Knowing what lies around the corner is rarely more important than when you're in combat, and Marines will now be able to test out a pint-sized robot that could be a lifesaver.
What sounds like science fiction will become reality in the next year when Marines in Afghanistan test throwable robots in real-life combat situations. Small enough to fit in a backpack or a cargo pocket and durable enough to be thrown anywhere, these wheeled robots might come in handy for Marines caught in tight combat situations.
Weighing a little more than a pound, the Scout XT robot by Minneapolis-based ReconRobotics Inc. looks like a handle wedged between two wheels.
The tiny robot comes equipped with a camera that can relay live video back to a small screen that can be held by a Marine who might want to check out what's behind a wall or around the corner. Darkness is no obstacle for the camera that also has infrared technology.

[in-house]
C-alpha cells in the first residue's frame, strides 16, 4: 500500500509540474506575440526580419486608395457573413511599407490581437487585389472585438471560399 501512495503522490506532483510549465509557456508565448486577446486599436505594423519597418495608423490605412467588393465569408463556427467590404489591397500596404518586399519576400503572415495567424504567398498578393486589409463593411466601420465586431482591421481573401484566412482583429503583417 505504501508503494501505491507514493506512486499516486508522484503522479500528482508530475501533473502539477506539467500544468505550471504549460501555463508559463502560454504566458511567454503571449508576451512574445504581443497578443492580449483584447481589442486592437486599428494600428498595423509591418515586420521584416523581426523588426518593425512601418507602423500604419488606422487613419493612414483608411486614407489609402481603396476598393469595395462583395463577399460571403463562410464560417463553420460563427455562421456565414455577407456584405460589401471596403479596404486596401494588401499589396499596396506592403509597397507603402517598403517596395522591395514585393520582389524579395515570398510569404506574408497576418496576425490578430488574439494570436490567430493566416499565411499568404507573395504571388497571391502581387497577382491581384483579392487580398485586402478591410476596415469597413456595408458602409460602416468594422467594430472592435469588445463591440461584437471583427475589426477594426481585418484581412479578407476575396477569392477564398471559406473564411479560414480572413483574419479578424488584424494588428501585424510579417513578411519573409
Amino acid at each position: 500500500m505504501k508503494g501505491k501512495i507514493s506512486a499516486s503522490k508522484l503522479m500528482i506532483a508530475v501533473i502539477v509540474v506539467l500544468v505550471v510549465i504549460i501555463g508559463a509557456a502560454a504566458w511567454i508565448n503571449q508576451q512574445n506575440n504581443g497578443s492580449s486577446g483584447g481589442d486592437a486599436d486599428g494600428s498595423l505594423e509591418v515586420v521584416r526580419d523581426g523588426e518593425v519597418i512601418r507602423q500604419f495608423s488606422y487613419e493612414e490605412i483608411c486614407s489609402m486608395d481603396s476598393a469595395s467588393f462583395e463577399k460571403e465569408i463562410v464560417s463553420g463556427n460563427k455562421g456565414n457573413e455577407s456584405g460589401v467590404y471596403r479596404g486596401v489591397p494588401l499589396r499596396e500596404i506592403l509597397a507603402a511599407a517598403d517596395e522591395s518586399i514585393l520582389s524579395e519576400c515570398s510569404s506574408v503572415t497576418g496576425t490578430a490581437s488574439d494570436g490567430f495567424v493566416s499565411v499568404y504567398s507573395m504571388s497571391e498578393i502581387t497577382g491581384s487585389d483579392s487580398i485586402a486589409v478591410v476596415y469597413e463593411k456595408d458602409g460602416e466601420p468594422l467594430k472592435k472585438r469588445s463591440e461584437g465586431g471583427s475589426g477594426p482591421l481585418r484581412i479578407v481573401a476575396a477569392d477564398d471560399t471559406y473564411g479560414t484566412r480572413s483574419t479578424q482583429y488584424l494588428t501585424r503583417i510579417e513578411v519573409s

The company received a $1.7 million contract earlier this month to deliver 126 of its Scout XT robots that, according to ABC News San Diego affiliate KGTV, will be delivered by April 30.
The robots are designed to take a fall and work within seconds. "It's a small, throwable robot system. In five seconds, you can turn this one and throw it to where you need it to be," Ernest Langdon, director of military programs at ReconRobotics, told KGTV.
A Marine can control the small robot with a joystick and maneuver it into any kind of situation where an enemy fighter might be lurking. It can be tossed onto a roof, over a wall, driven around a corner or into crawl spaces.
"You can throw it as hard as you want; it's designed to take 30-foot drops onto concrete," Langdon said.
Although the tiny robot might be new to the battlefield, robots have become a common sight in Iraq and Afghanistan, particularly when it comes to disarming roadside bombs.